Ancient Latrine: A Peek into King Hezekiah’s Reforms in the Bible?

Hezekiah’s religious reforms sought to centralize worship

lachish-latrine-2

The latrine discovered in what may be a shrine at Lachish. Photo: Courtesy of the Israel Antiquities Authority.

A millennia-old latrine discovered at Tel Lachish in Israel might reveal some interesting insights into Biblical history. According to dig director Sa’ar Ganor, who conducted the excavations on behalf of the Israel Antiquities Authority (IAA), the latrine could be evidence of King Hezekiah’s religious reforms enacted throughout the Kingdom of Judah in the eighth century B.C.E.

The Hebrew Bible has several references to King Hezekiah’s reforms and attempts to centralize worship in Jerusalem. 2 Chronicles 29–32 describes his efforts during the first year of his reign to cleanse and refurbish the Temple in Jerusalem, believing that his ancestors had not worshipped the God of Israel dutifully. 2 Kings 18:4 narrates that “he removed the high places (bamot), broke down the pillars (masseboth), and cut down the sacred pole (asherah).”

Lachish, located in the foothills of Judah (the Shephelah), was regarded as the second most important city in the Kingdom of Judah after Jerusalem. Spanning more than 18 acres on the tell, the Iron Age city boasted a palace-fort, city wall and six-chambered gate complex.

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This winter, excavations led by IAA archaeologist Sa’ar Ganor fully exposed the massive city gate complex, which measures about 80 feet by 80 feet. Discovered at the complex were remnants of storage jars—including some that bore the stamp lmlk (“[belonging] to the king”)—that may be evidence of Hezekiah’s preparations against Assyrian king Sennacherib’s impending attacks. Lachish was completely destroyed in 701 B.C.E.

lachish-gate

The massive six-chambered city gate at Tel Lachish. Photo: Guy Fitoussi, courtesy of the Israel Antiquities Authority.

Part of this gate complex, the archaeological team found, was a large room that appears to have been a shrine. The room contained two four-horned altars, whose horns had been intentionally damaged, and several ceramic lamps, bowls and stands. Ganor believes that the destroyed altars corroborate Biblical references to King Hezekiah’s reforms: his efforts to centralize worship in Jerusalem and abolish it elsewhere (see 2 Kings 18:4).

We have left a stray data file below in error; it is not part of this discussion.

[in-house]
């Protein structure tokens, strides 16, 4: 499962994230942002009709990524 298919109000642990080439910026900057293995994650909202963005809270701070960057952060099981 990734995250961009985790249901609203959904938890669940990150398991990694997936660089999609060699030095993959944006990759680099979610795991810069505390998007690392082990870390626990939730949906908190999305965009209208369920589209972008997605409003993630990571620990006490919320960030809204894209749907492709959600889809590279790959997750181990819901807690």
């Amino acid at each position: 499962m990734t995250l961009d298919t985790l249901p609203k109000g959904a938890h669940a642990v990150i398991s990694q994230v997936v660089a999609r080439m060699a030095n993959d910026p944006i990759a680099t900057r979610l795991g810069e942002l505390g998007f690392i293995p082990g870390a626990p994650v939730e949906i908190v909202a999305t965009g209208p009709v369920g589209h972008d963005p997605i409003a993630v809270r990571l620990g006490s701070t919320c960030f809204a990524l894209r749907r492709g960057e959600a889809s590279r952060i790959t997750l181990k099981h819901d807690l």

lachish-altar

The four-horned altar with evidence of intentional destruction—perhaps due to King Hezekiah’s reforms in worship? Photo: Yoli Shwartz, courtesy of the Israel Antiquities Authority.

Most surprising of all was that in one corner of the room, the archaeologists discovered a seat carved of stone with a hole in the center—what Ganor believes to be a toilet. This latrine, Ganor says, was unquestionably a form of desecration of this shrine room—a practice described in the Hebrew Bible: “Then they demolished the pillar of Baal, and destroyed the temple of Baal, and made it a latrine to this day” (2 Kings 10:27).

lachish-latrine

IAA archaeologist Sa’ar Ganor believes this latrine excavated at Lachish was symbolically placed to desecrate the shrine as part of Hezekiah’s reforms. Photo: Igor Kramerman.

“Laboratory tests we conducted in the spot where the stone toilet was placed suggest it was never used,” Ganor said in an IAA press release. “Hence, we can conclude that the placement of the toilet had been symbolic, after which the holy of holies was sealed until the site was destroyed.”

“This is the first time that an archaeological find confirms this phenomenon,” Ganor explained.

Click here to watch a short video of the recent discoveries at Tell Lachish.
 


 
Which finds made our top 10 Biblical archaeology discoveries of 2016? Find out >>
 

 

Related reading in Bible History Daily:

Lachish: Open Access to BAR Articles on Lachish Archaeology

King Hezekiah in the Bible: Royal Seal of Hezekiah Comes to Light

Which Altar Was the Right One in Ancient Israelite Religion?
 


 

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9 Responses

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  1. Joe says

    Wow! Archaeology confirms a Bible passage to be true.

  2. ilan says

    As Usual!

  3. Richard says

    So, is “the bible myth”, or as far back as we can analyze, do we find “real names,real places, real dates”?

  4. Nelson says

    But there is a slight inconsistency: the passage from 2 Kings states that people used the room as a latrine, whereas the field tests apparently indicate otherwise. I’m biased in favor of trusting the reliability of scripture, so I suggest the archaeological team test other locations in the room to examine the possibility that the stone toilet had been moved, or that it was not the only location used for the desecration.

  5. Michael says

    To Nelson – read it again. The Scripture doesn’t say it was used, only that it was “made a latrine.”

  6. Rc says

    And the passage was not talking about Lachish…the point is that this was a practice.

  7. Paul says

    These discoveries just confirm that the Bible really is Gods word and not man’s (proverbs 4:18).

  8. Krishanu says

    The Bible is the truth! And it is a great history book too!!

  9. Jk says

    Why can’t ppl just open their eyes? A latrine never used means more things? For example,
    “it might never have been a latrine?”
    “We might have the right discovery but wrong conclusion?”
    Stop believing like its the truth.


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